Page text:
Before we label Yonex as god's gift to badminton, we should ask ourselves: where would badminton be popularity-wise if the badminton market had been commercially "sound", ie with more than one big company? From a consumer perspective, today's badminton market is very unhealthy. It's not Yonex' "fault", but this allows them to do R&D at pretty much their own pace, they can set prices at their own will, they can sponsor players and tournaments as much as they like. With two or three almost equally big companies competing in the badminton market, we would probably have had:

    a) lower consumer prices
    b) more advanced products
    c) more money in the sport, that is more tournaments
    d) better looking clothes (just kidding, well almost)

    Quite frankly, I don't think Yonex is what badminton needs at all. In fact, I think today's situation is potentially dangerous.
     
    #10 Mag, Apr 14, 2005
    Last edited: Apr 14, 2005
  11. Mag

    Mag Moderator

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    Ouch, James, you beat me to it.

    (OK, I chose to be more confrontative, but hey that's me. :D :rolleyes: )
     
  12. speedy

    speedy Regular Member

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    In my humble opinion there is no good whatsoever in monopoly. Competition will force yonex to thrive for the better, that is in all aspects.

    I can also see the great influx of racquets from taiwan in Malaysia. The most popular now is VipAce.

    However I'm not concerned about it because I can still get super quality yonex racquet at the same price as the VipAce, the MP25 for instance.
     
  13. badplayer2004

    badplayer2004 Regular Member

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    JVC does sponsor some tournaments here in asia...maybe some of us here knows a few corporate honchos to push our agenda..... perhaps leo di carpio can make a publicity stunt of going rehab due to badminton addiction.....:p
     
  14. SteveStanley

    SteveStanley Regular Member

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    I agree with Jamesd20 and Mag, we need companies to compete with Yonex, even to beat them. Yonex has been dominating the badminton market forever, and this is not good at all.
     
  15. badplayer2004

    badplayer2004 Regular Member

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    as mentioned before...our local dummy adidas country head doesnt realize yet where the sudden surge for adidas shoes is coming from.....the past 2 years.....
     
  16. jcl49

    jcl49 Regular Member

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    Do I hear competition policies from the government??

    Its quite interesting...the fact that sports are not classed as a vital area of national importance or is lucrative enough. If it was anything from Microsoft to GlaxoSmithKline, there would have been an array of anti-trust cases based built up already.
     
  17. Loopy

    Loopy Regular Member

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    Jamesd, you took words right out of my mouth.
    We need equipment competitors. The little company will want its share of the market, so it will market and advertises its brand, sponsor tournaments, making the sport more popular.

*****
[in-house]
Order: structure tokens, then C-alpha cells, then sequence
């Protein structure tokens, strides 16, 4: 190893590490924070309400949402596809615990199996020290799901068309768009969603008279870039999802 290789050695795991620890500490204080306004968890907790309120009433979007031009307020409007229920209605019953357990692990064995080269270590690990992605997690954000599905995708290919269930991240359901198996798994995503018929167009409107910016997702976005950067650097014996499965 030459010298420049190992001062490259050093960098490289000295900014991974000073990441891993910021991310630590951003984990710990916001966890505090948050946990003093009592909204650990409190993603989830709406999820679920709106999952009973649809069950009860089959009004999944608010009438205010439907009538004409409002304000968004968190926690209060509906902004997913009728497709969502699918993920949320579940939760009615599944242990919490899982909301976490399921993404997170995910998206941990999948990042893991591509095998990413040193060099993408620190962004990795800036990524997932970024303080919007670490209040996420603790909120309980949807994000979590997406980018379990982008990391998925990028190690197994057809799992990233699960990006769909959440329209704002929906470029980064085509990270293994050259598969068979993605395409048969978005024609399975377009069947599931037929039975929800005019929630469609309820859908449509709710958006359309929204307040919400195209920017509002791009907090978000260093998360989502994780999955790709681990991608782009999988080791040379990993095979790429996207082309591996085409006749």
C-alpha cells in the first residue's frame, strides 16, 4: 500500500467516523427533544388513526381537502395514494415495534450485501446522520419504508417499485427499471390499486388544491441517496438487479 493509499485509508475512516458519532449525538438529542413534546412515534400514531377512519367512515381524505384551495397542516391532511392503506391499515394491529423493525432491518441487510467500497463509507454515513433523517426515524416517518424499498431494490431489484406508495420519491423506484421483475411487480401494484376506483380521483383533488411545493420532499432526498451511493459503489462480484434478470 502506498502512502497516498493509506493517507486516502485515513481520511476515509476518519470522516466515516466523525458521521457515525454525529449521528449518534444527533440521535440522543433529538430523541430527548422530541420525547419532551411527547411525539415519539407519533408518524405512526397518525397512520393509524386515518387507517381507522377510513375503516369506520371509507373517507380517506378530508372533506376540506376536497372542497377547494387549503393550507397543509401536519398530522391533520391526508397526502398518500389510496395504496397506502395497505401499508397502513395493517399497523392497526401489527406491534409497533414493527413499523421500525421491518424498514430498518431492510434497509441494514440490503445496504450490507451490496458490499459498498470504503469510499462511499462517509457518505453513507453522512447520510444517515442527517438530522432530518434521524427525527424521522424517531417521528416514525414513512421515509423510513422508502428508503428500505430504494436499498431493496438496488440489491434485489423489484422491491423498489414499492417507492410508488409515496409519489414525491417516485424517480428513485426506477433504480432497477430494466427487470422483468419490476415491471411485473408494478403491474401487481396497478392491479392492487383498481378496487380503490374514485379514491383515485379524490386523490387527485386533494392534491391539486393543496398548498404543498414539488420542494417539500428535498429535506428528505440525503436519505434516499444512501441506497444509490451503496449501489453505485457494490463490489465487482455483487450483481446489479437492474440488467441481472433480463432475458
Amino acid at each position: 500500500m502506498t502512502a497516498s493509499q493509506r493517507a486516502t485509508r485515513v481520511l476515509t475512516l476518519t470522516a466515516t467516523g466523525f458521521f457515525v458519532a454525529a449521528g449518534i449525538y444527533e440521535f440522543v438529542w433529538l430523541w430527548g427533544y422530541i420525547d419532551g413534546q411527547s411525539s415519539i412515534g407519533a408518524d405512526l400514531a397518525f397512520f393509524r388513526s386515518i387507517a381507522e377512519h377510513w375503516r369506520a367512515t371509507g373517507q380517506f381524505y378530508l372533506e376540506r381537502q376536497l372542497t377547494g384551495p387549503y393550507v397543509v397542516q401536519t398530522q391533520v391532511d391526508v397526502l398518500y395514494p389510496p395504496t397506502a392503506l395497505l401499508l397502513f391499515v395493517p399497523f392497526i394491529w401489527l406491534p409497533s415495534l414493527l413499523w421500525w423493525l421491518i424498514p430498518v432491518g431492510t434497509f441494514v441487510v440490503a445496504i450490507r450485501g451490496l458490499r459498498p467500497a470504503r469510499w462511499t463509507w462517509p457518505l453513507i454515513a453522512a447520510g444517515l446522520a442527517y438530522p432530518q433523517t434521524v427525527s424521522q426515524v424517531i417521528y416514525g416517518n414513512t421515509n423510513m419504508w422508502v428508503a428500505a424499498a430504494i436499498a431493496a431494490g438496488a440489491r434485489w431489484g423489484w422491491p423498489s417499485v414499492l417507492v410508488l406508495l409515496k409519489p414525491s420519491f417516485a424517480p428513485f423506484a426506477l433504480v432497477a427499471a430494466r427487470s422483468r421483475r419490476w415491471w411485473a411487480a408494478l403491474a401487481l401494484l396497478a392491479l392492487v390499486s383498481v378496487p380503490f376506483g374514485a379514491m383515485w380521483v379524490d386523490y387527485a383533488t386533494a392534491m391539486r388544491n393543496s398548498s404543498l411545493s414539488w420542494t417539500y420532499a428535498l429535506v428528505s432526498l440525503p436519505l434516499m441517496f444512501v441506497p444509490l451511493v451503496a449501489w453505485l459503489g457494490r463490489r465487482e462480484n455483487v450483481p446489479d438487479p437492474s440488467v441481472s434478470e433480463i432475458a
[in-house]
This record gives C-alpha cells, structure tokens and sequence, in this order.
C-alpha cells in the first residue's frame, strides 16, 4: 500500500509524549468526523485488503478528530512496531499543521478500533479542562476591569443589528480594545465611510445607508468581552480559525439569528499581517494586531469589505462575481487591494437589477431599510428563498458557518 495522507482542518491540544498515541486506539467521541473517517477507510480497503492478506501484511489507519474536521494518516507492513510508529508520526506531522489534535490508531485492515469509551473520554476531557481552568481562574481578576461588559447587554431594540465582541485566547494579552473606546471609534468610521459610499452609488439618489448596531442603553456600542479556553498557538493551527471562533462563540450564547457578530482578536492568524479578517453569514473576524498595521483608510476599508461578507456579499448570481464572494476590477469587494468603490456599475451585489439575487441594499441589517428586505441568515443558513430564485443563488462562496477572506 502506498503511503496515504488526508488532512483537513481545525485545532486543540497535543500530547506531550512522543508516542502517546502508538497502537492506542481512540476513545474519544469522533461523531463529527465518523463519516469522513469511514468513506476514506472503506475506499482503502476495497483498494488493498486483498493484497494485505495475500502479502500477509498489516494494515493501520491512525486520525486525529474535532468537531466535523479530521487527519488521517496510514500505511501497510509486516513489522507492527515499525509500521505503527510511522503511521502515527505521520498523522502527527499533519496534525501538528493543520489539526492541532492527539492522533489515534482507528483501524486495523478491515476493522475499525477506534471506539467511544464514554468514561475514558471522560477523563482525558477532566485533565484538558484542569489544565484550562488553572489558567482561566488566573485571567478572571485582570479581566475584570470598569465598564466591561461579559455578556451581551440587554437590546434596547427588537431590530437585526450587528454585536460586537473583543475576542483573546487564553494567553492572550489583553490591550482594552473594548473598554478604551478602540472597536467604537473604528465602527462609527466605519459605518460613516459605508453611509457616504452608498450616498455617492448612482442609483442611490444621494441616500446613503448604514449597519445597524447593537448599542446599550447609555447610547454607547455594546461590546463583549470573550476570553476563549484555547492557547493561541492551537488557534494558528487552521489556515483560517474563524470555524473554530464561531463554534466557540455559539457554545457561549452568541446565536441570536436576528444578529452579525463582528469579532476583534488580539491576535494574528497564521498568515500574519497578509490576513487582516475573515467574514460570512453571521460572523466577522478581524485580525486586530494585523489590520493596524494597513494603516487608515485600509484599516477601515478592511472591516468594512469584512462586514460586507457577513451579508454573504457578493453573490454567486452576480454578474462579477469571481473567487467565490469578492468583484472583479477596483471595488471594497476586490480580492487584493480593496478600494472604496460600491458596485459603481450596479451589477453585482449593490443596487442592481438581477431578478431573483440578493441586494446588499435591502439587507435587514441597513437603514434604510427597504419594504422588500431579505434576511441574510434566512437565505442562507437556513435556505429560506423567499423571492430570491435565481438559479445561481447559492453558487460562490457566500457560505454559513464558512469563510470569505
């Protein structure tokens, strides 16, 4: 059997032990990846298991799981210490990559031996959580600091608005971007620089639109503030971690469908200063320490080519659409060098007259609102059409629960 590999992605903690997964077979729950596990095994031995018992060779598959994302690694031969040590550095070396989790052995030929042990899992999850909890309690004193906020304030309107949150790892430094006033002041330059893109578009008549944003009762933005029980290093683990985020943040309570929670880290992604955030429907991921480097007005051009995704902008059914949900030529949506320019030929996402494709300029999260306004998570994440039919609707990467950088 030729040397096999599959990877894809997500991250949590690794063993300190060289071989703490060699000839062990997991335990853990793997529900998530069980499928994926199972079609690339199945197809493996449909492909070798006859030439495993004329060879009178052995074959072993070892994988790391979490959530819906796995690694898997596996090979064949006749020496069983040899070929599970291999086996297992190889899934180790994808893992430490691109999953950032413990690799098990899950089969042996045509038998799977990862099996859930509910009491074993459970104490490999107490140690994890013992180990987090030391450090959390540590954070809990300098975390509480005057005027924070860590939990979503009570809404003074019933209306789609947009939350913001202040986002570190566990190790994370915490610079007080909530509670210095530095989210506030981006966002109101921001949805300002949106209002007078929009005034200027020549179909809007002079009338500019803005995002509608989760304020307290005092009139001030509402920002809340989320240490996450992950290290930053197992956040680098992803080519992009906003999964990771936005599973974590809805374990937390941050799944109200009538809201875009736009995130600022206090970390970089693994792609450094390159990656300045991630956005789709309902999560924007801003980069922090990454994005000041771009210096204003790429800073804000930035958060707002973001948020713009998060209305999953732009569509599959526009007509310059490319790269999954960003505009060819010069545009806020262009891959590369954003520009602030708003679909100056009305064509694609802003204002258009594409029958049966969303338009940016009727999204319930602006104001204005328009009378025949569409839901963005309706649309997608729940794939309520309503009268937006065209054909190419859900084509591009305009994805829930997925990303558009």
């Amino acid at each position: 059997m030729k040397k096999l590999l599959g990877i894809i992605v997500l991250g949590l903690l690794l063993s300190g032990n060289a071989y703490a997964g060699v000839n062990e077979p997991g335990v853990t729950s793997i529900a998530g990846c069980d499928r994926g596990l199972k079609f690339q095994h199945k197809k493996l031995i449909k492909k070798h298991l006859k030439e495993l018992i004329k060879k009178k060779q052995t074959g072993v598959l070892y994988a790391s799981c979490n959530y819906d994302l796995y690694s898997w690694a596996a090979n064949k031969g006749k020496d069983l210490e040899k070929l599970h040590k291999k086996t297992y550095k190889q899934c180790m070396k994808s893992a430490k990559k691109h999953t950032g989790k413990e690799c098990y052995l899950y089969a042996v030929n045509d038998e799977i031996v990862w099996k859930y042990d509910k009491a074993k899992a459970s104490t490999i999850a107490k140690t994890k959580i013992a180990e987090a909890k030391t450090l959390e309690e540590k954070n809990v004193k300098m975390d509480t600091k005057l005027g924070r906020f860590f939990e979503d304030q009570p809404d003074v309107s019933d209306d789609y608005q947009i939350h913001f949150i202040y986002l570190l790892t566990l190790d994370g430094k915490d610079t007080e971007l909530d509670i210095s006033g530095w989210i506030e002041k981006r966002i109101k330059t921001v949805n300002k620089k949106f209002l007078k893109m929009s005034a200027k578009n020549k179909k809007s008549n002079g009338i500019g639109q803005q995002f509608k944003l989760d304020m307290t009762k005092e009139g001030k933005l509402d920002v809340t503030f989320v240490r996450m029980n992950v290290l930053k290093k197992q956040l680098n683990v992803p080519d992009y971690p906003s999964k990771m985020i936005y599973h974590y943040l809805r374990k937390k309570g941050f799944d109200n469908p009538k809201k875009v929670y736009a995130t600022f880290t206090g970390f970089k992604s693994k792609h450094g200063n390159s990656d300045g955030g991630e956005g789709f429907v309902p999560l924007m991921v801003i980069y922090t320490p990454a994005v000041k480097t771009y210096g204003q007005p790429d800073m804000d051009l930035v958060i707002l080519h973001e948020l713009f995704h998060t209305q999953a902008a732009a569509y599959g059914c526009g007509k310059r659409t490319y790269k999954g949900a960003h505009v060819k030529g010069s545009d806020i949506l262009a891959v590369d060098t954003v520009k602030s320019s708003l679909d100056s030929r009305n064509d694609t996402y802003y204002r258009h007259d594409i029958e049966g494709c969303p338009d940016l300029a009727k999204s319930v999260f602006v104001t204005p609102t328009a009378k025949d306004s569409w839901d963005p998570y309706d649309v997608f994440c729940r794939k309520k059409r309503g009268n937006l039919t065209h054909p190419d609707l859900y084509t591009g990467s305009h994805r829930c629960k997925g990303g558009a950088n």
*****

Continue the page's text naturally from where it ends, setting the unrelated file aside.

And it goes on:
Have you guys seen the coverage of the 2004 Junior Championship in Richmond, BC, Canada made by TSN?
    Even the show really sucked, and the guy made comments like "Wow! Badminton is so speedy ... or needs acceleration... or it's so quick!"....
    Yes, that was lame, but it's a start. We need more TV coverage. We need more events worldwide. We need majors done in North America. That Junior event was the first time a badminton event was made in north american soil (I think). So it's already a good start.
    We need a canadian or american champion to make the sport popular.
    Look at what Tiger Woods brought to golf and the masses. Golf became more popular because of him. Canadians played more golf because of Mike Weir.
    And Yonex makes good golf clubs too (hahaha... me a Golf addict too :p)
     
  18. LazyBuddy

    LazyBuddy Regular Member

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    Seems everyone gets pretty excited, and I don't want to spoil it. However, the current status for badminton might further delay our dream to be true in quite a few years (if not decades).

    All the nations have their pride, no one wants to see his/her own national team get trashed in the world championship etc. However, more or less, badminton is already being labeled as an "Asian sport" due to various reasons: body structure, government support, etc. Many Asian nations are heavily rely on the "small balls" (i.e. badminton, table tennis, bowling, etc) to generate medals in Olympics, as they can't compete with the western macho men or women in a lot of sports such as soccer, basketball, racing, etc. On the other side, many wealthy western nations have enough # of events to support to gain their pride in big events, therefore, 1 or 2 more or less don't get enough attention easily.

    As for US, the Asian / European immigrants usually live in big metro area. Such places usually lack of budget and facility to support badminton (compare with "easier" ones such as basketball). Then, the places with cheaper estate renting rate usually does not have enough badminton population to be noticed (i.e. South East, Mid West, etc).

    This is going to be a tough task, and takes time... :(
     
  19. cooler

    cooler Regular Member

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    I think this subject is more complicated than it seem
     
  20. Loopy

    Loopy Regular Member

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    OMG Cooler!
    Why did you erase the joke! :crying:
    I was a god gold collar :p